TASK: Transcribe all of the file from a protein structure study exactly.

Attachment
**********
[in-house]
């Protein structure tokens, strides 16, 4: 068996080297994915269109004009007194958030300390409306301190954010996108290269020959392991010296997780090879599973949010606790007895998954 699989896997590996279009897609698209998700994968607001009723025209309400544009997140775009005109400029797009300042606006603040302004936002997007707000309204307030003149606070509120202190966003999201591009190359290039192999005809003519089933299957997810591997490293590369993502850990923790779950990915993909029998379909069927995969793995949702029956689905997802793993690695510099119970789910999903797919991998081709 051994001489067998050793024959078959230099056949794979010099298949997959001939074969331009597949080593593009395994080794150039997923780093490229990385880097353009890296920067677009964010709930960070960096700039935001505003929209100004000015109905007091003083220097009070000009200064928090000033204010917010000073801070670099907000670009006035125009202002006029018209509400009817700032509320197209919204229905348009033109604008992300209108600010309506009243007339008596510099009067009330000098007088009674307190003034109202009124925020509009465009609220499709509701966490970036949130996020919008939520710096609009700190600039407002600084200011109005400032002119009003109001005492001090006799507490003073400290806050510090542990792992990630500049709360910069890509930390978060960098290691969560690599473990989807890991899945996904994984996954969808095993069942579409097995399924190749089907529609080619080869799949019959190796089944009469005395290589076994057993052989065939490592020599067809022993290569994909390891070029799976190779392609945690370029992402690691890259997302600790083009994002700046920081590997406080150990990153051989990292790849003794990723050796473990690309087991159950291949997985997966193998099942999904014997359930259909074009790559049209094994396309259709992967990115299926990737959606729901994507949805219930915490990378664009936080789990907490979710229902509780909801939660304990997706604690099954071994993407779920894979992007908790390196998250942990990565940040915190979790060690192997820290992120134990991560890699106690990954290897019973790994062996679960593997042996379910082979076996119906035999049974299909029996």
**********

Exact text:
[in-house]
């Protein structure tokens, strides 16, 4: 068996080297994915269109004009007194958030300390409306301190954010996108290269020959392991010296997780090879599973949010606790007895998954 699989896997590996279009897609698209998700994968607001009723025209309400544009997140775009005109400029797009300042606006603040302004936002997007707000309204307030003149606070509120202190966003999201591009190359290039192999005809003519089933299957997810591997490293590369993502850990923790779950990915993909029998379909069927995969793995949702029956689905997802793993690695510099119970789910999903797919991998081709 051994001489067998050793024959078959230099056949794979010099298949997959001939074969331009597949080593593009395994080794150039997923780093490229990385880097353009890296920067677009964010709930960070960096700039935001505003929209100004000015109905007091003083220097009070000009200064928090000033204010917010000073801070670099907000670009006035125009202002006029018209509400009817700032509320197209919204229905348009033109604008992300209108600010309506009243007339008596510099009067009330000098007088009674307190003034109202009124925020509009465009609220499709509701966490970036949130996020919008939520710096609009700190600039407002600084200011109005400032002119009003109001005492001090006799507490003073400290806050510090542990792992990630500049709360910069890509930390978060960098290691969560690599473990989807890991899945996904994984996954969808095993069942579409097995399924190749089907529609080619080869799949019959190796089944009469005395290589076994057993052989065939490592020599067809022993290569994909390891070029799976190779392609945690370029992402690691890259997302600790083009994002700046920081590997406080150990990153051989990292790849003794990723050796473990690309087991159950291949997985997966193998099942999904014997359930259909074009790559049209094994396309259709992967990115299926990737959606729901994507949805219930915490990378664009936080789990907490979710229902509780909801939660304990997706604690099954071994993407779920894979992007908790390196998250942990990565940040915190979790060690192997820290992120134990991560890699106690990954290897019973790994062996679960593997042996379910082979076996119906035999049974299909029996």